Author: Lizette Pelletier
Among the forgotten voices this project has uncovered are those of camp followers. As many of us learned in our social studies and American History classes, the colonial and revolutionary war militias consisted of average citizens with limited military training. These militias existed for local defense purposes. Because modern military support infrastructures weren’t in place during the period of the Redding encampment, women often followed their soldier husbands, tending to the washing, cooking, mending clothes, and providing medical help. Single and widowed women as well as those made destitute by the war were also part of this support system. Because they “followed” the army wherever it camped, they were known as “camp followers.”
Judith Lines was a camp follower late in the war for her second husband John Lines. Based on the documentary evidence, it is unlikely that she was present at the Redding encampment. Records from the era identify her either by Judith Lines, by Judith Phillips, her maiden name, Phillips, or by her first husband’s surname name, Jeffords.
She was born in 1756 in Windham, Connecticut to Mary, a free Black woman, and Samuel Phillips, a Native American man, whose tribe or nation is unknown at this time. According to the terminology of the time period in which she lived; Judith was described as a “mulatto” woman. Based on her free status, we can confidently assume that her mother Mary was free because under laws of enslavement at this time a children born to enslaved women were enslaved.
In 1773, Judith married James Jeffords and had three children. James died in 1777. Four years after James’ death, Judith remarried. Her new husband, John Lines, had initially enlisted in 1776. Records show that he was at the Redding encampment in the winter of 1779 serving a waiter for several line officers in Colonel Meigs’ Regiment of the Connecticut Line. While documentation indicates that he was discharged in 1779, his pension application states that he reenlisted the following year. It is unclear when and how John and Judith met.
Judith’s application for a widow’s pension reveals some information on her whereabouts from her marriage in 1781 to the end of the war. According to her pension affidavit, John and Judith married in Colchester, CT. At some point, John wrote to her asking her to join him. An affidavit in the file from a Vermont neighbor whose father served with John Lines states that Judith did laundry for Colonel Sherman during her time with the army. At some point Judith contracted smallpox while the army was camped in the Hudson “Highlands” in New York. She was bedridden for approximately three to four months during her illness, but fortunately survived the disease. She does not mention her treatment or any events during these months.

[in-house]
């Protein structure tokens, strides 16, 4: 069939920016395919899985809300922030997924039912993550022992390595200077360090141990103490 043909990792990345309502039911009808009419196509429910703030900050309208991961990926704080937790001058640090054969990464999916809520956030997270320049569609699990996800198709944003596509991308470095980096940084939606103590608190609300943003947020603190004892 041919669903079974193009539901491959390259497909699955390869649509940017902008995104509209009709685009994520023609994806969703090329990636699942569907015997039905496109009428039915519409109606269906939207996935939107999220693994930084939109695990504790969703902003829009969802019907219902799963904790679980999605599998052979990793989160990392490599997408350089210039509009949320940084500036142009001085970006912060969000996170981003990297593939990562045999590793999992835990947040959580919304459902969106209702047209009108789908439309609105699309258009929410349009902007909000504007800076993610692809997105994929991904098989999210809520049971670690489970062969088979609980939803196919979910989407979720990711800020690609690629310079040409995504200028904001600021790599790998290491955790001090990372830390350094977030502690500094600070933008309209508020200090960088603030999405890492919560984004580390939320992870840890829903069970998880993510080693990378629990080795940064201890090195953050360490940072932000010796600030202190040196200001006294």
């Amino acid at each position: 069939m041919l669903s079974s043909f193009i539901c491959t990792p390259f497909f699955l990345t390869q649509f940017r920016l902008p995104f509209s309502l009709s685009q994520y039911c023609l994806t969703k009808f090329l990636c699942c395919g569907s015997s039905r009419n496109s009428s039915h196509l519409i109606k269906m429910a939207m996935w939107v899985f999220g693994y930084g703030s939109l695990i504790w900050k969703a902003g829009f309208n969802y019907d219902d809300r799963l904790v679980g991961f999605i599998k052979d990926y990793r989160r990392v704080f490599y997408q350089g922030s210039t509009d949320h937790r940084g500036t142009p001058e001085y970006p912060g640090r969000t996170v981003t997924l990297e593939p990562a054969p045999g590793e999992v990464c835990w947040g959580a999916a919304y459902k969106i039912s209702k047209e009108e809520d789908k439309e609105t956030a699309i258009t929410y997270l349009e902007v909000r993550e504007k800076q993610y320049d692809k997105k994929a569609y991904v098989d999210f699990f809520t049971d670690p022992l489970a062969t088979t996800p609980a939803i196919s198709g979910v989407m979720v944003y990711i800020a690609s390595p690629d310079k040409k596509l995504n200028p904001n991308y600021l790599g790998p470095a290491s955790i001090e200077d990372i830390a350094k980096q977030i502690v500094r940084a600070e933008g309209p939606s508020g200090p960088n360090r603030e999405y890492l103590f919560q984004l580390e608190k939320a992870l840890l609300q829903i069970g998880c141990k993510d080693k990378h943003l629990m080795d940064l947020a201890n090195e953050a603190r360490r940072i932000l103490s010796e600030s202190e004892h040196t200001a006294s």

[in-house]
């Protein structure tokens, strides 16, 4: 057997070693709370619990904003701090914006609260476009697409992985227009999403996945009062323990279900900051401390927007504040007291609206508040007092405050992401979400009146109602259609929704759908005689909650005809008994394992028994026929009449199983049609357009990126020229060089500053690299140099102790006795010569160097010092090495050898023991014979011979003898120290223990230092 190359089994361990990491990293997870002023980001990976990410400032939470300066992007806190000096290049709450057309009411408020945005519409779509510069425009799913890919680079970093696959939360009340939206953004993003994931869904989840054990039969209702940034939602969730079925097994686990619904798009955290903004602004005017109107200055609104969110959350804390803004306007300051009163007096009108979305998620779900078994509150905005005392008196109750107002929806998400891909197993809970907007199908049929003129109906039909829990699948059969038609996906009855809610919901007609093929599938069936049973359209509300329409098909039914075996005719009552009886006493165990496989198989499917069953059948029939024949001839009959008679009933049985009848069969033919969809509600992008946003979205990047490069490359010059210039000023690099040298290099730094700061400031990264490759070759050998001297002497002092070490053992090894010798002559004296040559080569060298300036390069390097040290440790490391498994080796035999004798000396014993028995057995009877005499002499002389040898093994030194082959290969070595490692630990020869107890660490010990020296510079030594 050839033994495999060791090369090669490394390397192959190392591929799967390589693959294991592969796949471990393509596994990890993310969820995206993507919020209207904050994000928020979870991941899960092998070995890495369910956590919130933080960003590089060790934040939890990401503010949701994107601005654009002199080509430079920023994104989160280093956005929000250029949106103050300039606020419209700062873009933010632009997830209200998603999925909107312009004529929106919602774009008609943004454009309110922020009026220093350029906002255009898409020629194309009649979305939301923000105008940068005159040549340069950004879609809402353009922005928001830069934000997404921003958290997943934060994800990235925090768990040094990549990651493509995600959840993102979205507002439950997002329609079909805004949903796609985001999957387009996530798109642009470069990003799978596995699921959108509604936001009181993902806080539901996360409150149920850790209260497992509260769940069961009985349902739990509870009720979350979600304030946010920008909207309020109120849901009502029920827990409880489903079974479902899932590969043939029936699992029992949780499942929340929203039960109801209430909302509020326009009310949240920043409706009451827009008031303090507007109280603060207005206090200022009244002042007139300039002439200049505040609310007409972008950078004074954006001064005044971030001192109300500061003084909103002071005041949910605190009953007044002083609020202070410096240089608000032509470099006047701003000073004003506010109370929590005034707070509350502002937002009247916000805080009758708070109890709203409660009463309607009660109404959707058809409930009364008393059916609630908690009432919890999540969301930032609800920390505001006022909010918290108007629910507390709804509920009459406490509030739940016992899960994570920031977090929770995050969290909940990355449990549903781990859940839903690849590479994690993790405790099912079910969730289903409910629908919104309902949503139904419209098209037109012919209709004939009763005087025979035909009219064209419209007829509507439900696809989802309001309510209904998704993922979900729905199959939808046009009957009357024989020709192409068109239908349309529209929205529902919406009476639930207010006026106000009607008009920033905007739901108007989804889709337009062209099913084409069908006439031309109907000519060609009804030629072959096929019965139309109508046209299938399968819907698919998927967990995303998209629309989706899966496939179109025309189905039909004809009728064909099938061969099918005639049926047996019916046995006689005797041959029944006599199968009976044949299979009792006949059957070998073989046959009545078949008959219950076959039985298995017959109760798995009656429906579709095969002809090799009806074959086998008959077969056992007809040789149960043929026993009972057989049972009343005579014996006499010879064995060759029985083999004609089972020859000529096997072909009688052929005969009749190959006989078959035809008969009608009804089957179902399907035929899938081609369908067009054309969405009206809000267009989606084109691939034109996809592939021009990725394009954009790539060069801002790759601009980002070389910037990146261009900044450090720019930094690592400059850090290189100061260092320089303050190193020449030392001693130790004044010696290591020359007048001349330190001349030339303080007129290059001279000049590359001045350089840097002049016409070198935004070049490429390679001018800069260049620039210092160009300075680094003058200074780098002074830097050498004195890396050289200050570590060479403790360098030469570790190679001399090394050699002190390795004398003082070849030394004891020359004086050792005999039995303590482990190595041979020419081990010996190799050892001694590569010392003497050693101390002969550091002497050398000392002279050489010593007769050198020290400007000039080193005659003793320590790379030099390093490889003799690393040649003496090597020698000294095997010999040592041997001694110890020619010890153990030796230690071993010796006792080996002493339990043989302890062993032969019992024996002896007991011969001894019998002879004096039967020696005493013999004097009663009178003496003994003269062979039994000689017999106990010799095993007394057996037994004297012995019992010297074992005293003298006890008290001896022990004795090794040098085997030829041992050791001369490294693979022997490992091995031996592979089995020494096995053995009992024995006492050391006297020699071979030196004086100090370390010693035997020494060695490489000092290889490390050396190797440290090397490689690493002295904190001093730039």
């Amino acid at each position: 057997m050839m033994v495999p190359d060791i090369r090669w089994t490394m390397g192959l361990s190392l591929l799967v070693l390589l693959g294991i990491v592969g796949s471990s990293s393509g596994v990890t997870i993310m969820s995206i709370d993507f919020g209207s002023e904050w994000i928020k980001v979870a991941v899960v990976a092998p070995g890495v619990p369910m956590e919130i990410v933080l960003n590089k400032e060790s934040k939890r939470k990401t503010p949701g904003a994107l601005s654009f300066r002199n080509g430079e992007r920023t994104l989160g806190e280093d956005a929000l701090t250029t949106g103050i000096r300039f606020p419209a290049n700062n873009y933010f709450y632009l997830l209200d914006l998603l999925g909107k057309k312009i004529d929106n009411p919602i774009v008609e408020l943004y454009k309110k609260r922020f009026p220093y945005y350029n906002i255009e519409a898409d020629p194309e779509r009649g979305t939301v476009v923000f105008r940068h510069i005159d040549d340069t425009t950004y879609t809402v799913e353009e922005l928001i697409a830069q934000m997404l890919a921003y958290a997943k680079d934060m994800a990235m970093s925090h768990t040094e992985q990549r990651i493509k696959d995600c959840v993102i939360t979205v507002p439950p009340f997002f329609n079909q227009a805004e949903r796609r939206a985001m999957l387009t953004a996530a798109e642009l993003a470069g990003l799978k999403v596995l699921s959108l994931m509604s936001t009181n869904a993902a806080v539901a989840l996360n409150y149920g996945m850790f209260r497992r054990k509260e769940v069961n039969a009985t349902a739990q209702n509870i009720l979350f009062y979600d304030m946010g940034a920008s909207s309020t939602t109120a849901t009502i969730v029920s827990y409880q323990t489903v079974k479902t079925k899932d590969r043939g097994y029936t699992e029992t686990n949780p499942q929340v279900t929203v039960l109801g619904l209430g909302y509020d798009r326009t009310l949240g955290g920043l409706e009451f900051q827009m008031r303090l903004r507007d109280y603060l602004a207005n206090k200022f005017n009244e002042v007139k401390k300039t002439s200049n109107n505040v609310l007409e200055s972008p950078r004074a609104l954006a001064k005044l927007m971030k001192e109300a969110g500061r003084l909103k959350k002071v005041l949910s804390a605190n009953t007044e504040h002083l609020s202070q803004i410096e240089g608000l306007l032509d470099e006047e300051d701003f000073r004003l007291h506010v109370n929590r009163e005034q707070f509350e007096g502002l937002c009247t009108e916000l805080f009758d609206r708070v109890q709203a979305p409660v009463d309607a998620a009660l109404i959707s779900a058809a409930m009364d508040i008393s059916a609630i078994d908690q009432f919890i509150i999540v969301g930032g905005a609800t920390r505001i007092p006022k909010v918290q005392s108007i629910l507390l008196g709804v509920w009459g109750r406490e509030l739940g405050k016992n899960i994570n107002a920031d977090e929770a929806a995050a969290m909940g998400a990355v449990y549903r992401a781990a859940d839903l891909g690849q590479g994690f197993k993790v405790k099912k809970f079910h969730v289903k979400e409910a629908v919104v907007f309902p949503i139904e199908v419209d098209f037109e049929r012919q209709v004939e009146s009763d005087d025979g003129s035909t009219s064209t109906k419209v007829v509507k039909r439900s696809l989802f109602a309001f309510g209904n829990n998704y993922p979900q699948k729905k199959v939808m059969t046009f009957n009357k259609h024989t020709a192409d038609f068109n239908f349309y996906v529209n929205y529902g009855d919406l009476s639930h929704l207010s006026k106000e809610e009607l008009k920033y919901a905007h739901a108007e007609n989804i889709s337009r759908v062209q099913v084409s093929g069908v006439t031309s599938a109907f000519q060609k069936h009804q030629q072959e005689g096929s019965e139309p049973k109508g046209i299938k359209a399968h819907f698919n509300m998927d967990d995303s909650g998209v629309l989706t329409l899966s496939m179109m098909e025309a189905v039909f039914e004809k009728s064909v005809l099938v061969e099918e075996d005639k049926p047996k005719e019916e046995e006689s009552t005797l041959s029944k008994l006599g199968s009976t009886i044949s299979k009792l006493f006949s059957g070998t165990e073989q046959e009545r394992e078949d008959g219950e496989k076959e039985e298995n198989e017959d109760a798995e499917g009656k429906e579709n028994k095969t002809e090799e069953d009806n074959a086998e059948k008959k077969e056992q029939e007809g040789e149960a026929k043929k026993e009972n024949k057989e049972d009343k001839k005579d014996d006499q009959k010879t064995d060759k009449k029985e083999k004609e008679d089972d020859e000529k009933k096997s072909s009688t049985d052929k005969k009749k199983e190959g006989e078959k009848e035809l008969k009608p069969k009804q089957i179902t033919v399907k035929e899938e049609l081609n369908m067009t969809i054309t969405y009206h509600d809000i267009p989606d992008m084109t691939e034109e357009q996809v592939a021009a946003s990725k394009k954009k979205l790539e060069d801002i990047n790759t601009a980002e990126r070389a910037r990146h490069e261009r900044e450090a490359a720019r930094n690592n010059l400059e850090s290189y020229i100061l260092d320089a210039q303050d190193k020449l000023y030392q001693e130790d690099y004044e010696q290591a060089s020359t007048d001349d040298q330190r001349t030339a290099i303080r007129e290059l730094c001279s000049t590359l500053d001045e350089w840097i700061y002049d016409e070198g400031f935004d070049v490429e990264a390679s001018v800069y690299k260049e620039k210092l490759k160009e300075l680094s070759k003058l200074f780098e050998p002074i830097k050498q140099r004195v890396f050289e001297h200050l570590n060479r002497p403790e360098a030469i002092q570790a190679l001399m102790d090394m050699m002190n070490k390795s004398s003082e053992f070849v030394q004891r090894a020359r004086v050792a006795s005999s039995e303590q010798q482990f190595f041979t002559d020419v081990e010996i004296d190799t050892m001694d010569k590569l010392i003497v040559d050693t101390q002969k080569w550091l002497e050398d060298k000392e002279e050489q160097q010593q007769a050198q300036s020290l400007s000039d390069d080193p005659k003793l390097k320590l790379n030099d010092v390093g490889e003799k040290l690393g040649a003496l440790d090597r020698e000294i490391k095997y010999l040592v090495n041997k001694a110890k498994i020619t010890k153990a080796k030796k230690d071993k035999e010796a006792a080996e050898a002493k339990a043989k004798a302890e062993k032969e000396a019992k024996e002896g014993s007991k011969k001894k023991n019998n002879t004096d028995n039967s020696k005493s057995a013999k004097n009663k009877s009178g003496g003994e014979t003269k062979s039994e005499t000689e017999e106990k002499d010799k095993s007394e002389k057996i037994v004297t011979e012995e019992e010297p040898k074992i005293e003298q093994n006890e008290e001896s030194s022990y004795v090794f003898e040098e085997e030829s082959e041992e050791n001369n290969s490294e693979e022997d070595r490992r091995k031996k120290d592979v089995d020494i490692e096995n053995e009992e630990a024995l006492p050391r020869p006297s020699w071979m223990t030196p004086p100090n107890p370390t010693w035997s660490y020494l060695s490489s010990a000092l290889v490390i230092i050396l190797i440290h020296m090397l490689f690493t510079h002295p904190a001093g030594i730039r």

After the war, Judith, John, and her children remained in Windham, Connecticut. The family lived on a piece of property her father sold to them. Her youngest child, Benjamin Lines, was born in 1792 and died in battle in 1814 during the War of 1812.
Eventually, they sold this property and moved to Brookfield, Vermont following many of their Windham neighbors. In 1820, John applied for a federal pension at age 66. The application lists their property holdings, including real estate with a value of $630 and household furniture and a variety of animals including oxen, cows, sheep, a horse, hogs, and pigs for a total value of $784.50. This quite substantial for any family at the time regardless of race.
John died in 1828 and Judith applied for a widow’s pension in 1836. She received a lump sum of $480 retroactive to March 1834 and then $40 every six months until her death in July 1838. According to Judith’s will, her estate of real estate and personal property was divided evenly between her two surviving sons and daughters-in-law.
[Note: The Judith Lines story is embedded in the Forgotten Voices of the Revolutionary War StoryMap: https://forgottenvoicesrevwar.org/storymaps/ These were created and written by students in Kathy Hermes graduate public history class during the Spring Semester.]
Susan Nevins, “‘For colored people [they] had a great many friends’: The Phillips-Lynde Family of Windham, Connecticut, and Brookfield, Vermont,” Vermont History Vol. 88, No. 1 (Winter/Spring 2020): 1-34.
John Rees, “She Had Gone To The Army . . . To Her Husband”: Judith Lines’s Unremarked Life,” Journal of the American Revolution.